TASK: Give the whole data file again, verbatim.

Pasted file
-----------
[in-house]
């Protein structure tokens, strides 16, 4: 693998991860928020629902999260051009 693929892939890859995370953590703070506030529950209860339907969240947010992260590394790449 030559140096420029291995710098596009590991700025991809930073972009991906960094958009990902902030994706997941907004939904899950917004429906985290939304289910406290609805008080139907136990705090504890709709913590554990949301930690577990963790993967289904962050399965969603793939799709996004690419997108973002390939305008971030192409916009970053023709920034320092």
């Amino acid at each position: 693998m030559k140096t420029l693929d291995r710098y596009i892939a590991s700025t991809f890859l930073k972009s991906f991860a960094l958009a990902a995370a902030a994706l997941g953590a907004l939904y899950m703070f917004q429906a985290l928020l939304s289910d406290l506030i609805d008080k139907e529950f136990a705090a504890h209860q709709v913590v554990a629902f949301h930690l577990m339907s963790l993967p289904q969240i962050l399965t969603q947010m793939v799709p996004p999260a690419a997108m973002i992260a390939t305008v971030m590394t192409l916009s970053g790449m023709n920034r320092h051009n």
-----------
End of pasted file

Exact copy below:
[in-house]
């Protein structure tokens, strides 16, 4: 693998991860928020629902999260051009 693929892939890859995370953590703070506030529950209860339907969240947010992260590394790449 030559140096420029291995710098596009590991700025991809930073972009991906960094958009990902902030994706997941907004939904899950917004429906985290939304289910406290609805008080139907136990705090504890709709913590554990949301930690577990963790993967289904962050399965969603793939799709996004690419997108973002390939305008971030192409916009970053023709920034320092």
């Amino acid at each position: 693998m030559k140096t420029l693929d291995r710098y596009i892939a590991s700025t991809f890859l930073k972009s991906f991860a960094l958009a990902a995370a902030a994706l997941g953590a907004l939904y899950m703070f917004q429906a985290l928020l939304s289910d406290l506030i609805d008080k139907e529950f136990a705090a504890h209860q709709v913590v554990a629902f949301h930690l577990m339907s963790l993967p289904q969240i962050l399965t969603q947010m793939v799709p996004p999260a690419a997108m973002i992260a390939t305008v971030m590394t192409l916009s970053g790449m023709n920034r320092h051009n």